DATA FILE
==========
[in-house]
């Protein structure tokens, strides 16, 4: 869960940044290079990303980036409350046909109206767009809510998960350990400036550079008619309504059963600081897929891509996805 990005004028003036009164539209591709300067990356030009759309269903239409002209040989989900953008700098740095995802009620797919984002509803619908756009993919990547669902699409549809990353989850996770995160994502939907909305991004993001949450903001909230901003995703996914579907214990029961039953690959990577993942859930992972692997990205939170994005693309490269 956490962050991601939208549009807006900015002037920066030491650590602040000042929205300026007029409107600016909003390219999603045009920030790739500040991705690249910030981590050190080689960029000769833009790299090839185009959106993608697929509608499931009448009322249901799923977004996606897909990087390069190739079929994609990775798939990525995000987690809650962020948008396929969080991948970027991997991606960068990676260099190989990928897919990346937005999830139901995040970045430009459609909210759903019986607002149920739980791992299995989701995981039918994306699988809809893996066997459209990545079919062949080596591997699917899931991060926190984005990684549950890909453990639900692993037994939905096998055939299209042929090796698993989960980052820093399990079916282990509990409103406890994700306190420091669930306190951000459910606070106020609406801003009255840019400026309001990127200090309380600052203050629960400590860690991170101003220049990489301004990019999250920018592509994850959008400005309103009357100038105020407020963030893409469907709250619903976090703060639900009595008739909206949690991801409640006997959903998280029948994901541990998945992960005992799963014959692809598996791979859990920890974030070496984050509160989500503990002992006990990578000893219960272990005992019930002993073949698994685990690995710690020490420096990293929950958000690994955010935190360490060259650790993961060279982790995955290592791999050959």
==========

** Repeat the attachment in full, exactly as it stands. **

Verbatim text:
[in-house]
């Protein structure tokens, strides 16, 4: 869960940044290079990303980036409350046909109206767009809510998960350990400036550079008619309504059963600081897929891509996805 990005004028003036009164539209591709300067990356030009759309269903239409002209040989989900953008700098740095995802009620797919984002509803619908756009993919990547669902699409549809990353989850996770995160994502939907909305991004993001949450903001909230901003995703996914579907214990029961039953690959990577993942859930992972692997990205939170994005693309490269 956490962050991601939208549009807006900015002037920066030491650590602040000042929205300026007029409107600016909003390219999603045009920030790739500040991705690249910030981590050190080689960029000769833009790299090839185009959106993608697929509608499931009448009322249901799923977004996606897909990087390069190739079929994609990775798939990525995000987690809650962020948008396929969080991948970027991997991606960068990676260099190989990928897919990346937005999830139901995040970045430009459609909210759903019986607002149920739980791992299995989701995981039918994306699988809809893996066997459209990545079919062949080596591997699917899931991060926190984005990684549950890909453990639900692993037994939905096998055939299209042929090796698993989960980052820093399990079916282990509990409103406890994700306190420091669930306190951000459910606070106020609406801003009255840019400026309001990127200090309380600052203050629960400590860690991170101003220049990489301004990019999250920018592509994850959008400005309103009357100038105020407020963030893409469907709250619903976090703060639900009595008739909206949690991801409640006997959903998280029948994901541990998945992960005992799963014959692809598996791979859990920890974030070496984050509160989500503990002992006990990578000893219960272990005992019930002993073949698994685990690995710690020490420096990293929950958000690994955010935190360490060259650790993961060279982790995955290592791999050959």